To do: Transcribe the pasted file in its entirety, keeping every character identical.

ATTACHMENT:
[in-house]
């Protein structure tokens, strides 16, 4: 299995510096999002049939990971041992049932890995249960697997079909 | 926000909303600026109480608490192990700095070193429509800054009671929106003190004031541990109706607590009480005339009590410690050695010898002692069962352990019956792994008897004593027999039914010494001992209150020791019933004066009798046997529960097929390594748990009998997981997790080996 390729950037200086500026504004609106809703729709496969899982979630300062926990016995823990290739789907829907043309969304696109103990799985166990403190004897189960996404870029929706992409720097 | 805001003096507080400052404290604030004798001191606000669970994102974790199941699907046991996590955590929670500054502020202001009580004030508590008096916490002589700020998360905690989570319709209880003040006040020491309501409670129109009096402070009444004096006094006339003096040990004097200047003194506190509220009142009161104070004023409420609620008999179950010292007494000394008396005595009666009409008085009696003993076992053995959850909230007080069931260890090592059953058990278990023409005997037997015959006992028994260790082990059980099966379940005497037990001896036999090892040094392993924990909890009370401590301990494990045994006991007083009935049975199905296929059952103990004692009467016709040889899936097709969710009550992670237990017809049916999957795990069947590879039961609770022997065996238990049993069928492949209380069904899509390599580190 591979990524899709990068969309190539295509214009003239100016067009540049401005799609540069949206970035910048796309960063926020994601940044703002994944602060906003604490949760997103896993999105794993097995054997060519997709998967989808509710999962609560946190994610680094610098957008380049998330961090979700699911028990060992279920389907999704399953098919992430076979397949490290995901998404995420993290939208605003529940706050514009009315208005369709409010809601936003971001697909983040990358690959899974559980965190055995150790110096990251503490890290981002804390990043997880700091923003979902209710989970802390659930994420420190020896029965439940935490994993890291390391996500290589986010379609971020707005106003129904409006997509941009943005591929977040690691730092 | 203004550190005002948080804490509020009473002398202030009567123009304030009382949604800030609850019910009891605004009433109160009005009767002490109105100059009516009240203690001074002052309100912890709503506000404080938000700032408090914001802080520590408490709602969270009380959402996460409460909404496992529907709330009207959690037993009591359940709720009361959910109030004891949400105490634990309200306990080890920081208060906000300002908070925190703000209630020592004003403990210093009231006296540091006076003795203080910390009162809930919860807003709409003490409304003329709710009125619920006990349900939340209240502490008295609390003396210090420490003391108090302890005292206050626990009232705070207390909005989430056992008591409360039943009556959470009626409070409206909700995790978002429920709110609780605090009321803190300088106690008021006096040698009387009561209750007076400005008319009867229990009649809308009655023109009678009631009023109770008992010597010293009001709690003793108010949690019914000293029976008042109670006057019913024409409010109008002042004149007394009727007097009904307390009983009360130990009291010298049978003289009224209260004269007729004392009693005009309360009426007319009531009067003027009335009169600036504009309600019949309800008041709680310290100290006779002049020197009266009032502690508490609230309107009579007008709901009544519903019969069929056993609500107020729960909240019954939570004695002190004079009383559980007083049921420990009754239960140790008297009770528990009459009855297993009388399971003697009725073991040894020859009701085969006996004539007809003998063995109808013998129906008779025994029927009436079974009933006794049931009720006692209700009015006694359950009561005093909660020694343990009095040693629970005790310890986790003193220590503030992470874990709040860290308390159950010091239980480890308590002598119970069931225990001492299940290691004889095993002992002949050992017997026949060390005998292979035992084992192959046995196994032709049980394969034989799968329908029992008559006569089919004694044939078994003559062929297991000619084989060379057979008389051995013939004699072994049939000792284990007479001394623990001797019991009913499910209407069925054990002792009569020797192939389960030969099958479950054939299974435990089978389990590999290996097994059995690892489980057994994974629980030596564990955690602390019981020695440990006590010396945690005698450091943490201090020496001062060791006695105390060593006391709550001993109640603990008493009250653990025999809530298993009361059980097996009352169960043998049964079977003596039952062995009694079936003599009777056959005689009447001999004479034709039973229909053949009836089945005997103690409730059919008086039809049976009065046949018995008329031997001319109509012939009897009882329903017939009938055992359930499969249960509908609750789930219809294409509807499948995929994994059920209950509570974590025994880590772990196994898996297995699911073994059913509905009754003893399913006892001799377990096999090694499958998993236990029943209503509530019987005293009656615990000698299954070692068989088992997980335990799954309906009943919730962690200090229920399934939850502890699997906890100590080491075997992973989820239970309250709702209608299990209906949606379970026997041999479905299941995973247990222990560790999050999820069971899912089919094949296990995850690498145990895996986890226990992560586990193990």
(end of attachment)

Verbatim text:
[in-house]
């Protein structure tokens, strides 16, 4: 299995510096999002049939990971041992049932890995249960697997079909 | 926000909303600026109480608490192990700095070193429509800054009671929106003190004031541990109706607590009480005339009590410690050695010898002692069962352990019956792994008897004593027999039914010494001992209150020791019933004066009798046997529960097929390594748990009998997981997790080996 390729950037200086500026504004609106809703729709496969899982979630300062926990016995823990290739789907829907043309969304696109103990799985166990403190004897189960996404870029929706992409720097 | 805001003096507080400052404290604030004798001191606000669970994102974790199941699907046991996590955590929670500054502020202001009580004030508590008096916490002589700020998360905690989570319709209880003040006040020491309501409670129109009096402070009444004096006094006339003096040990004097200047003194506190509220009142009161104070004023409420609620008999179950010292007494000394008396005595009666009409008085009696003993076992053995959850909230007080069931260890090592059953058990278990023409005997037997015959006992028994260790082990059980099966379940005497037990001896036999090892040094392993924990909890009370401590301990494990045994006991007083009935049975199905296929059952103990004692009467016709040889899936097709969710009550992670237990017809049916999957795990069947590879039961609770022997065996238990049993069928492949209380069904899509390599580190 591979990524899709990068969309190539295509214009003239100016067009540049401005799609540069949206970035910048796309960063926020994601940044703002994944602060906003604490949760997103896993999105794993097995054997060519997709998967989808509710999962609560946190994610680094610098957008380049998330961090979700699911028990060992279920389907999704399953098919992430076979397949490290995901998404995420993290939208605003529940706050514009009315208005369709409010809601936003971001697909983040990358690959899974559980965190055995150790110096990251503490890290981002804390990043997880700091923003979902209710989970802390659930994420420190020896029965439940935490994993890291390391996500290589986010379609971020707005106003129904409006997509941009943005591929977040690691730092 | 203004550190005002948080804490509020009473002398202030009567123009304030009382949604800030609850019910009891605004009433109160009005009767002490109105100059009516009240203690001074002052309100912890709503506000404080938000700032408090914001802080520590408490709602969270009380959402996460409460909404496992529907709330009207959690037993009591359940709720009361959910109030004891949400105490634990309200306990080890920081208060906000300002908070925190703000209630020592004003403990210093009231006296540091006076003795203080910390009162809930919860807003709409003490409304003329709710009125619920006990349900939340209240502490008295609390003396210090420490003391108090302890005292206050626990009232705070207390909005989430056992008591409360039943009556959470009626409070409206909700995790978002429920709110609780605090009321803190300088106690008021006096040698009387009561209750007076400005008319009867229990009649809308009655023109009678009631009023109770008992010597010293009001709690003793108010949690019914000293029976008042109670006057019913024409409010109008002042004149007394009727007097009904307390009983009360130990009291010298049978003289009224209260004269007729004392009693005009309360009426007319009531009067003027009335009169600036504009309600019949309800008041709680310290100290006779002049020197009266009032502690508490609230309107009579007008709901009544519903019969069929056993609500107020729960909240019954939570004695002190004079009383559980007083049921420990009754239960140790008297009770528990009459009855297993009388399971003697009725073991040894020859009701085969006996004539007809003998063995109808013998129906008779025994029927009436079974009933006794049931009720006692209700009015006694359950009561005093909660020694343990009095040693629970005790310890986790003193220590503030992470874990709040860290308390159950010091239980480890308590002598119970069931225990001492299940290691004889095993002992002949050992017997026949060390005998292979035992084992192959046995196994032709049980394969034989799968329908029992008559006569089919004694044939078994003559062929297991000619084989060379057979008389051995013939004699072994049939000792284990007479001394623990001797019991009913499910209407069925054990002792009569020797192939389960030969099958479950054939299974435990089978389990590999290996097994059995690892489980057994994974629980030596564990955690602390019981020695440990006590010396945690005698450091943490201090020496001062060791006695105390060593006391709550001993109640603990008493009250653990025999809530298993009361059980097996009352169960043998049964079977003596039952062995009694079936003599009777056959005689009447001999004479034709039973229909053949009836089945005997103690409730059919008086039809049976009065046949018995008329031997001319109509012939009897009882329903017939009938055992359930499969249960509908609750789930219809294409509807499948995929994994059920209950509570974590025994880590772990196994898996297995699911073994059913509905009754003893399913006892001799377990096999090694499958998993236990029943209503509530019987005293009656615990000698299954070692068989088992997980335990799954309906009943919730962690200090229920399934939850502890699997906890100590080491075997992973989820239970309250709702209608299990209906949606379970026997041999479905299941995973247990222990560790999050999820069971899912089919094949296990995850690498145990895996986890226990992560586990193990």